Anaesthetists’ union backs medics refusing to treat patients
The Royal College of Anaesthetists (RCA) has emphasised the importance of adequate personal protective equipment (PPE) in the battle against COVID-19 by saying it will support any medic who refuses to treat a patient as a result of unavailable safety gear.
In a statement to The Independent, Nottingham University Hospitals Trust professor Ravi Mahajan said the union will back any anaesthetist who concludes that they cannot safely treat a coronavirus patient due to a lack of available PPE, provided they have “made all the efforts they reasonably can”.
The statement comes amid new guidance from Public Health England for doctors to re-use respirators only designed for one use, with Hospital Consultants and Specialists Association (HCSA) President Claudia Paoloni expressing concern that medics are being asked to jeopardise their own lives as part of their duties. Paolini has criticised the advice, accusing the UK of relying on emergency supplies rather than providing adequate equipment and thus increasing the risk of cross-contamination.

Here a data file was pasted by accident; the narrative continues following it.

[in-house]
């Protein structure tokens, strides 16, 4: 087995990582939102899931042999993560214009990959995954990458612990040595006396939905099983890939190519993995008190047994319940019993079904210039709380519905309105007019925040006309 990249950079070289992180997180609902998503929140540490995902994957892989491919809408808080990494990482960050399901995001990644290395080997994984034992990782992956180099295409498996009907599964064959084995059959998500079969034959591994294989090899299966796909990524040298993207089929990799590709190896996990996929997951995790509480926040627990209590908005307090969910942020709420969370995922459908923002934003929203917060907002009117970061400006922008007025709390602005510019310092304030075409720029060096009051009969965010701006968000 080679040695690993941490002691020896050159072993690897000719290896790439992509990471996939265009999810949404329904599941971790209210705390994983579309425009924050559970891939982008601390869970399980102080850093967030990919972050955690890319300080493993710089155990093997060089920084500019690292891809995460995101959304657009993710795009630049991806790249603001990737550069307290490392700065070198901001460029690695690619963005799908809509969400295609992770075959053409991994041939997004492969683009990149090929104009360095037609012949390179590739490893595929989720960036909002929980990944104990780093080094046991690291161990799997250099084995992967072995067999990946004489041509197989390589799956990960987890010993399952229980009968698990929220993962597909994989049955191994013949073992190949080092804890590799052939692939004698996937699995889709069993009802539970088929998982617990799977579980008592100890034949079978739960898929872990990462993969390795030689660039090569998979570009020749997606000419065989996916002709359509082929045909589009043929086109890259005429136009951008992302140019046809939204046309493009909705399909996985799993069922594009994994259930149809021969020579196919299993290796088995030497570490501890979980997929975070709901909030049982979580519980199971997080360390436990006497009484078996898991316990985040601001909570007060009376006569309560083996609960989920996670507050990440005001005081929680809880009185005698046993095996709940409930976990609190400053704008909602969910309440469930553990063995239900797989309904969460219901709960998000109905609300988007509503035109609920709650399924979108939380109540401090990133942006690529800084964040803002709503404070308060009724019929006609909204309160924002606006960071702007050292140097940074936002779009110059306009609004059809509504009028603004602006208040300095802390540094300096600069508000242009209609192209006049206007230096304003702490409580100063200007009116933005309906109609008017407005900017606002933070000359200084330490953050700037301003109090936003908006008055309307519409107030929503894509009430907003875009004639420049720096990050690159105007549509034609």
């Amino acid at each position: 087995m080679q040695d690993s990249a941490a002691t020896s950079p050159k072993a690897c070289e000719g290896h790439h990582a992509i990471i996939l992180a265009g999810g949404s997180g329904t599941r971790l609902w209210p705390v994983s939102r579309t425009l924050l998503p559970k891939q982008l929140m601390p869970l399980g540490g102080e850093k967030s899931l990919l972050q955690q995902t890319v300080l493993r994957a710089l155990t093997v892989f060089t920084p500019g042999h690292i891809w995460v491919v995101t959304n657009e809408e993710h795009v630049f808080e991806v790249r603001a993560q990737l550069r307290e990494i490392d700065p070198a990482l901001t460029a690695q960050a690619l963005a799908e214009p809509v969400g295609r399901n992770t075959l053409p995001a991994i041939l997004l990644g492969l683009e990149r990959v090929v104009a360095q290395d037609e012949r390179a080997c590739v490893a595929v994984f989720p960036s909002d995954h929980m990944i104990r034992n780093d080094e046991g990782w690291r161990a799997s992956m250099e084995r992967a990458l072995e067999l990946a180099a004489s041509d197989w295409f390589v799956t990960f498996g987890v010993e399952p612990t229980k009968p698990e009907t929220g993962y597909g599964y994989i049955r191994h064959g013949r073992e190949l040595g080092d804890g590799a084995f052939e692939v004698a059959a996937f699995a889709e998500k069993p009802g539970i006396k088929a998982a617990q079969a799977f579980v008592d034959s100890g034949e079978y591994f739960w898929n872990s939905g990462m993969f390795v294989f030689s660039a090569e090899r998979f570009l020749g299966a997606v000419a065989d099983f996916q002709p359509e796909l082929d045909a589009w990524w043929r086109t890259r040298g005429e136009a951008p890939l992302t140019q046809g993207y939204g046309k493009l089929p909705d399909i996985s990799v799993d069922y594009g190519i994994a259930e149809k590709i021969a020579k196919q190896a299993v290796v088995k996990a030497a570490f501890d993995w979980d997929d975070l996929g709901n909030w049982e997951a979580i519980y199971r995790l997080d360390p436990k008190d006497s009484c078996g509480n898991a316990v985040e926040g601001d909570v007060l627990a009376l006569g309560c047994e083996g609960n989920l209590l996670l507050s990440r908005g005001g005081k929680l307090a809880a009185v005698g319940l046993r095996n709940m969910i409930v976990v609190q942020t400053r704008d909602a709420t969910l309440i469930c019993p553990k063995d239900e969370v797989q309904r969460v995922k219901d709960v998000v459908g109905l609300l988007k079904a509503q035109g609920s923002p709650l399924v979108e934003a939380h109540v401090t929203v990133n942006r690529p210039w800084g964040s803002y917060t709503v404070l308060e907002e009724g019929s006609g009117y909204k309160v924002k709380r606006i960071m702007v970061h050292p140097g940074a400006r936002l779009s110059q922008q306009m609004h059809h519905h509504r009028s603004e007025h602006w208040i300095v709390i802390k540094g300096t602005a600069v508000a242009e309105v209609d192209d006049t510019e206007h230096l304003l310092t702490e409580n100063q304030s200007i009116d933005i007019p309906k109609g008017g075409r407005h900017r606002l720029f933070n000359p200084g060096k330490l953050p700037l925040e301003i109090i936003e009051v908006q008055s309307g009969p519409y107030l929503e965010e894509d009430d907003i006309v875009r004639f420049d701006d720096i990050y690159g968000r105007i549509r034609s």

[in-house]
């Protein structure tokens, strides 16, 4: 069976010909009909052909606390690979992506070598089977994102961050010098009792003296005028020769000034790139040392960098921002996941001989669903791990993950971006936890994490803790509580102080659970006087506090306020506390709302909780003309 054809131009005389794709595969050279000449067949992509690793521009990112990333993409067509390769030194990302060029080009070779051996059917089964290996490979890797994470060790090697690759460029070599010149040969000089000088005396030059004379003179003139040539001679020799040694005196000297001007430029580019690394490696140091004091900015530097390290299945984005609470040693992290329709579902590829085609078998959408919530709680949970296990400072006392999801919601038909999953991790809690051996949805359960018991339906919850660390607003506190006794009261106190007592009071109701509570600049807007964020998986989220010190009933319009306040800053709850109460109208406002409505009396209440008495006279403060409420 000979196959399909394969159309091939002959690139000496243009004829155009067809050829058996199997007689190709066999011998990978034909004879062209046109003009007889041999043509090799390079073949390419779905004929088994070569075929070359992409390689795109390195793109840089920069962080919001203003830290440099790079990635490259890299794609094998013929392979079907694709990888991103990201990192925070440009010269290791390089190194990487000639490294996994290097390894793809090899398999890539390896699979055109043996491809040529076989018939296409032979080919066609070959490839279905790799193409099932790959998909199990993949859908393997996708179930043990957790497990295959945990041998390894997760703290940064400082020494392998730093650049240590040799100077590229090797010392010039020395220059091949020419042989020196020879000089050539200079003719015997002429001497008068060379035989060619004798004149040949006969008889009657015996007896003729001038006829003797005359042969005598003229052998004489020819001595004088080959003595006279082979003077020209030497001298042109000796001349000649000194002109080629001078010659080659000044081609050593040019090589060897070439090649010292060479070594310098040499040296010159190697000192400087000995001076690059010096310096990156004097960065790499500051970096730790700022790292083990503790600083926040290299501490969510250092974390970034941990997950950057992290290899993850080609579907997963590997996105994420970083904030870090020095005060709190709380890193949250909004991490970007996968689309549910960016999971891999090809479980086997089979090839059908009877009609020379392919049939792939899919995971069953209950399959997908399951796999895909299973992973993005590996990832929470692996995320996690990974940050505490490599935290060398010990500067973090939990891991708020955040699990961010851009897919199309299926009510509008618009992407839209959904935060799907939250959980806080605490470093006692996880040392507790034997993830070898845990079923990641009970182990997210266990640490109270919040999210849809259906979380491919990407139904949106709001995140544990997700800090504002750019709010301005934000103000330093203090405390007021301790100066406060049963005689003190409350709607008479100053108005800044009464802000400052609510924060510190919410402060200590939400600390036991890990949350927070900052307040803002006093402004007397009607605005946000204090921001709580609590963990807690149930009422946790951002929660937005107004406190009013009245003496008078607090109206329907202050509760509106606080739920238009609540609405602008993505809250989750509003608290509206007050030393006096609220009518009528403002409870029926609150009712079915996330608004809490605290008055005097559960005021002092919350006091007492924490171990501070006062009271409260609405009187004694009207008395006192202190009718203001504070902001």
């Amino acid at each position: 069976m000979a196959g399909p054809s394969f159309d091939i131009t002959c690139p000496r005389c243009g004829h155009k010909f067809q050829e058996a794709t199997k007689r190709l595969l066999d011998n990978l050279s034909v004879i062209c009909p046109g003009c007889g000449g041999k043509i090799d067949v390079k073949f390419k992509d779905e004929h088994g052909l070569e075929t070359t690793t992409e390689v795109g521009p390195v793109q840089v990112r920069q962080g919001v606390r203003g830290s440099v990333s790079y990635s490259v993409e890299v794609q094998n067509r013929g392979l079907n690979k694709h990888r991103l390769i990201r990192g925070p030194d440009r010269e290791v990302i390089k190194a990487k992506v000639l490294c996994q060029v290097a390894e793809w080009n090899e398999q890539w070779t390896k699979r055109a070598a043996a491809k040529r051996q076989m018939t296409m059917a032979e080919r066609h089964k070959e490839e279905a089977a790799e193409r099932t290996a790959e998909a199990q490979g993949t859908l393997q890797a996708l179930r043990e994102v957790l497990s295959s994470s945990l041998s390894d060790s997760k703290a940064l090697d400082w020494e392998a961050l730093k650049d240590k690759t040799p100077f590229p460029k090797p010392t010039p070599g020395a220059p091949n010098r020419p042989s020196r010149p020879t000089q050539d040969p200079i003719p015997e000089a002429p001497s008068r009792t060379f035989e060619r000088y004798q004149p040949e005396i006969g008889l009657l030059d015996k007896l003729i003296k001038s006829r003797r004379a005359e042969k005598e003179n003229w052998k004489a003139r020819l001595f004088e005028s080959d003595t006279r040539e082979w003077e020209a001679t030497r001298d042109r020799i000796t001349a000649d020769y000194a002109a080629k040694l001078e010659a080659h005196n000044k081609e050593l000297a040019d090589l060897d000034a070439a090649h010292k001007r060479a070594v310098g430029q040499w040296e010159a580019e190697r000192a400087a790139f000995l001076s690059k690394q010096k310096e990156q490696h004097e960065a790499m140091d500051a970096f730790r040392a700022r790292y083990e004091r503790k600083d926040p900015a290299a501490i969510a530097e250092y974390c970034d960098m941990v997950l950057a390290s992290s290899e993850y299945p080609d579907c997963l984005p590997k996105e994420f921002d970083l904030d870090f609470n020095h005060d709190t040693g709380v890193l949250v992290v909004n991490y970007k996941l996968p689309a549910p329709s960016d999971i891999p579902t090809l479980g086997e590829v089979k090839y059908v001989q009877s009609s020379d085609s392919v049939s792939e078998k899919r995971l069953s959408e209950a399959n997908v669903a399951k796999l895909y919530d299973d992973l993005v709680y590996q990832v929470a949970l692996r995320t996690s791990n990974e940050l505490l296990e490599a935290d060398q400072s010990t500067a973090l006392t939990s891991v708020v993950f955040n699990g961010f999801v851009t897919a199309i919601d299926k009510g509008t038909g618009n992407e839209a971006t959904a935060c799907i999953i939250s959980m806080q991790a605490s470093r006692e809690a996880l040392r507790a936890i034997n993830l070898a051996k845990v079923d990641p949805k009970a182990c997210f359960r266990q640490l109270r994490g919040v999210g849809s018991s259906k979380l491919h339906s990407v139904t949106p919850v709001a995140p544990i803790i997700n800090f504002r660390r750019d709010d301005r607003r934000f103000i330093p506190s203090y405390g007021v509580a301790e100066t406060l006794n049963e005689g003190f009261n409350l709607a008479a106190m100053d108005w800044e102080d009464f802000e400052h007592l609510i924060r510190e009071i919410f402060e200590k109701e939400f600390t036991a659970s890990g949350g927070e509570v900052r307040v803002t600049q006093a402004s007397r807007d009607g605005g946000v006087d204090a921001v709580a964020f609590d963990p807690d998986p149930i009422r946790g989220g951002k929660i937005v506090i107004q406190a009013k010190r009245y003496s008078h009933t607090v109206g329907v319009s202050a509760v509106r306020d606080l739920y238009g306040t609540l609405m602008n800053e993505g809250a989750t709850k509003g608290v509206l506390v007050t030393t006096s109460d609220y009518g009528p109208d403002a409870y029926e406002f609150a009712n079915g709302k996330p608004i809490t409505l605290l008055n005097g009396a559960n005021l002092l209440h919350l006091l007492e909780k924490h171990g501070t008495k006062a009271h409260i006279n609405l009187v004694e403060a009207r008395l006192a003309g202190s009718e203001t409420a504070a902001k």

No doubt adding to the concerns of anaesthetists will be the ongoing delays to a shipment of PPE from Turkey that was due to arrive in the UK on Sunday, April 19. UK Housing Secretary Robert Jenrick had said that more than 80 tonnes of protective gear would arrive on Sunday, but Turkish sources say that a formal request for PPE assistance had not even been made until Sunday. As of Tuesday morning, the RAF plane sent out to deliver the supplies had yet to leave the runway in Turkey, according to The Telegraph.